As I mentioned in my post last week on “Hate the sin…”, there seems to be a backlash among Christian writers. Everyone is up in arms over survey results showing that the church is primarily known for its judgmentalism and hypocrisy. In an effort to repair the damage and improve our image—and hopefully move closer to the truth—a number of noted authors are coming out with books proclaiming God’s grace and acceptance of everyone and everything. The problem is many of them are ignoring the reality and consequences of sin. Here are my thoughts on three recent reads:
Throwaway People – Redemption
Here is the conclusion of this 3-part series on discarded friendships. Shortly after our friend wrote the last article, expressing his pain at being summarily cut off from two meaningful relationships, he wrote this:
It’s both funny and sad, how human emotions wax and wane. One moment we’re utterly convinced our ruin is at hand, and in the next we’re dancing in the streets because some small thing has gone our way. … Last night I wrote of a month-long tension which was eating away at me from the inside out, and I couldn’t have meant it more. Today, however, just minutes after waking up, my heart was relieved and my resolve strengthened. All was well in the universe, mostly.
Throwaway People – When Silence Speaks Volumes
Last time I mentioned that I would post a guest blog about how it feels to be “thrown away.” This was actually written at the end of 2008. Next time I’ll post what happened in these relationships, and what our friend learned from it all.
Someone—actually, two people now—about whom I genuinely care has apparently decided to write me off entirely and close their world to me because of an argument we got into over a month ago. An argument in which neither one of us was entirely right or wrong. And the sad thing is that even when we were at our most heated, I had taken my time to very carefully choose my words, calling them out not through insults, but instead attacking the double standards and hypocritical views which they portray on a daily basis. Even in the midst of this letter I went out of my way to say that while I knew my words would hurt my friend, my intent was to illustrate the truth in love, and that I would rather cause pain with honesty than encourage delusion. I later wrote a follow-up email in which I apologized explicitly for my own faults in the prior argument, which I detailed to emphasize that I knew and admitted to exactly how I was wrong.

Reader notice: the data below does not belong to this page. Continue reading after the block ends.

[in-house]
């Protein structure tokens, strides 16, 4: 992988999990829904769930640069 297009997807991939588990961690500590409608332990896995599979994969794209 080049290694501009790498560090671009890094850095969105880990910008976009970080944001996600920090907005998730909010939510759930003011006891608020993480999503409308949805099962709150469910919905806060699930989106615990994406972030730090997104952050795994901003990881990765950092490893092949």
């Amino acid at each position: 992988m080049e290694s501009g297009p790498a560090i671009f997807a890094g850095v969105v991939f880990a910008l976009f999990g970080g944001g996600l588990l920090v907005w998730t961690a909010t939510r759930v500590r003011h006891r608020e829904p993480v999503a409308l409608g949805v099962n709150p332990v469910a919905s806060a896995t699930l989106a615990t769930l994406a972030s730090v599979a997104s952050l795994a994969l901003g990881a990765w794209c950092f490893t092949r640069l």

Perhaps worse yet is the case of the other friend I mentioned, to whom I let slip a light-heated and superficial sarcastic quip to which they took immediate and serious offense. Sadly, this person (much like any other who knows me at all) is fully aware of my barbed sense of humor…. The remark which upset her was never intended at all as an insult, and it was made at a time during which there was no disagreement between us. She simply misinterpreted my words as a harsh jab, took offense, and hasn’t spoken to me in weeks. …
Lately, instead of blogging about being “Mom,” I got to be “Mom.” Our son-in-law’s brother, Andrew, came to stay with us for nine days. Since I was busy enjoying his visit instead of writing, I think it only fair that I let him be the guest blogger this week. Here are his thoughts, inspired by his flight from Phoenix to Denver:
I’d missed the metaphor the first half-dozen times I’d flown over Colorado. Somehow it had been staring me in the face for years, but it didn’t click until Thursday afternoon. Waking from a nap as we approached Denver International Airport, I glanced out the window of the plane just in time to see the wings tear free of the thick cloud cover obscuring the ground beneath me. From above the earth looked like a patchwork quilt sewn in agriculture, geometric and surgically precise. To the East, as far as I could see, there were squares, rectangles and “Utahs,” divided neatly from one another by rigid boundaries marking one territory’s end and the beginning of the next. From the ground one would never realize that the state had been so neatly segregated, but from my perspective it was equally difficult to perceive it simply as a whole.